Creation of perception that the media are liberal was a policy planned by conservatives to increase their voice while stifling that of the progressive opposition. No less a conservative pundit and policymaker than William Kristol said, I admit it, the liberal media were never that powerful, and the whole thing was often used as an excuse by conservatives for conservative failures.***

It is not just conservative pundits who are less than fair and impartial, reports webpan.com. The mass media as a whole are seriously biased–the conservative way.**

F.A.I.R (Fairness and Accuracy in Reporting) has documented that conservative or right-leaning think tanks received more than 50 percent of media citations during a Democratic presidential administration in 1998 and 1999, while left-wing and progressive think tanks overall received less than 13 percent.**

Political opinions expressed on talk radio are approaching the level of uniformity that would normally be achieved only in a totalitarian society…, Monks writes. Yet the almost complete right-wing Republican domination of political talk radio in this country has been accomplished without guns or gulags.****

Unable to fact the fact that a majority of the population simply does not want theocracy, social darwinism, and corporate supremacy, writes webpan.com, conservatives had to find a scapegoat, or invent one if needed. Thus the liberal media myth was born. The liberal media myth is a propaganda tool employed by conservative radio hosts, columnists, and pundits as a convenient excuse why after 20 years their ideology has filed to convince the public at large, and as a memetic inoculation of the public against the evidence that the media bias is in fact a conservative one.

Not only does the liberal media claim have no basis in fact, webpan.com continues, it also does not make sense considering the issue of media ownership and influence of advertisers. Most media outlets are owned by a handful of conservative corporations and individuals, and funded by usually economically conservative advertisers…This pro-corporate conservative bias of the media is well-documented and shows itself in consistent under-reporting or ignoring of any information that would lead people to question the fundamental status quo.**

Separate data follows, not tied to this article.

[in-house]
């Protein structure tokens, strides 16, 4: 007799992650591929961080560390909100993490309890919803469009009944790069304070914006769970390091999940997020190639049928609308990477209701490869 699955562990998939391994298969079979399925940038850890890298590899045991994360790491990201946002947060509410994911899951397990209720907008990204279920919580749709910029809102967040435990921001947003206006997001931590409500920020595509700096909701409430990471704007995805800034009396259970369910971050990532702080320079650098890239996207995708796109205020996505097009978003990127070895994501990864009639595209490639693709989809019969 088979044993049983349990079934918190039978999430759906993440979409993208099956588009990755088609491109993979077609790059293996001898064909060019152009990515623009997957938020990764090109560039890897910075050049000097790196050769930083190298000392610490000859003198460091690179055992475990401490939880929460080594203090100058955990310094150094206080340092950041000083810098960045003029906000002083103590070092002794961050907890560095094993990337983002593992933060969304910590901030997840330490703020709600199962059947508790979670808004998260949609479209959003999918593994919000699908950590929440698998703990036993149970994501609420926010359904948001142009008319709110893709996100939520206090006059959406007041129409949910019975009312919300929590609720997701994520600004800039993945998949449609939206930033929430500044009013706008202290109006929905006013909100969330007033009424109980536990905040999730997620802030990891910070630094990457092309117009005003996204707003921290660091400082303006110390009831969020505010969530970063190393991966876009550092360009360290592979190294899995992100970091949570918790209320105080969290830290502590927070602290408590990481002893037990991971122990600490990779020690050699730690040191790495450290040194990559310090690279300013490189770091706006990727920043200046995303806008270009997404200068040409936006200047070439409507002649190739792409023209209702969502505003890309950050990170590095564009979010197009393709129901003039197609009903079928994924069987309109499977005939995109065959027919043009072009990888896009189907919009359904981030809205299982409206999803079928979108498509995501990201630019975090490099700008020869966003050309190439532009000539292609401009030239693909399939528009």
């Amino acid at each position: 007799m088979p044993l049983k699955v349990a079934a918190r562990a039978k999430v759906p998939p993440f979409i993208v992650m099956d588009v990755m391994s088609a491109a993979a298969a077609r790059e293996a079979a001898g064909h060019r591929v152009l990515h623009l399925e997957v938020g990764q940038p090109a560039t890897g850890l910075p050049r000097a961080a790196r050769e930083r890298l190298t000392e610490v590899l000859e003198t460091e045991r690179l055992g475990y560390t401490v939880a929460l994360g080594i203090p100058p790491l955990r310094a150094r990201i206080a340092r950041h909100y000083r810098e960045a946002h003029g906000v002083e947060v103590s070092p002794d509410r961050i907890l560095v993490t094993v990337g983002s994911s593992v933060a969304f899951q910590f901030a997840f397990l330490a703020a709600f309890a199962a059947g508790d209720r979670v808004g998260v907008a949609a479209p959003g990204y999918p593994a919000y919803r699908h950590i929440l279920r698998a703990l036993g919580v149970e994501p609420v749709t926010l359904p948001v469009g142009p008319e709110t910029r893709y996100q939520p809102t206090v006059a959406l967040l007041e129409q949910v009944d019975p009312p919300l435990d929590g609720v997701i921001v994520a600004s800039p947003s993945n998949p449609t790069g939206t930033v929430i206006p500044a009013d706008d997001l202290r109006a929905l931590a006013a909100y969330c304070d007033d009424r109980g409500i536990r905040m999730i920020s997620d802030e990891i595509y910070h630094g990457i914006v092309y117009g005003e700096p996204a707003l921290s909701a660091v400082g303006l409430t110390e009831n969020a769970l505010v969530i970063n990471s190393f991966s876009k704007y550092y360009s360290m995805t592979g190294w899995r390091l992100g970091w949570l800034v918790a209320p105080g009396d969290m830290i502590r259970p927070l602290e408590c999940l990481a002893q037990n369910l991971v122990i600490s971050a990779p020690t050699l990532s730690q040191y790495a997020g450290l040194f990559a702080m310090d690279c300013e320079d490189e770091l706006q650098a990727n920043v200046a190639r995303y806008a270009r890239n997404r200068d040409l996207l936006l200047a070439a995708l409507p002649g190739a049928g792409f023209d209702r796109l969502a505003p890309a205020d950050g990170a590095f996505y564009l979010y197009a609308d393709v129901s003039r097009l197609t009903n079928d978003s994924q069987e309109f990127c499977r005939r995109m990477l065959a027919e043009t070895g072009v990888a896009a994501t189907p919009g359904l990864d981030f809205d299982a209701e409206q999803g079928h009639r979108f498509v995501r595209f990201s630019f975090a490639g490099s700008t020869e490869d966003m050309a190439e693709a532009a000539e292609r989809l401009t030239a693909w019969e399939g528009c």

Thus, the media is not liberal. It is right-wing, and nowhere moreso than in talk radio. The progressive counter-voice must grow if America is to have the balanced dialogue needed to inform people of what they must know to run a democracy.

Opportunity for progressives

Some progressives believe that since radio stations are owned by corporations whose own ideology leans toward the conservative, that progressives would not be allowed to broadcast.

But radio industry expert Tom Taylor, editor of the trade publication M Street Daily, says that simply is not the case. Radio stations would do whatever works, Taylor said. If they found a whole lineup of liberals, moderates, Methodists, Seventh-Day Adventists, or Elizabethan poets that got the ratings, they’d do it.*

Radio corporations act out of concern for the bottom line–and huge amounts of money are at stake, said the Philadelphia Daily News.*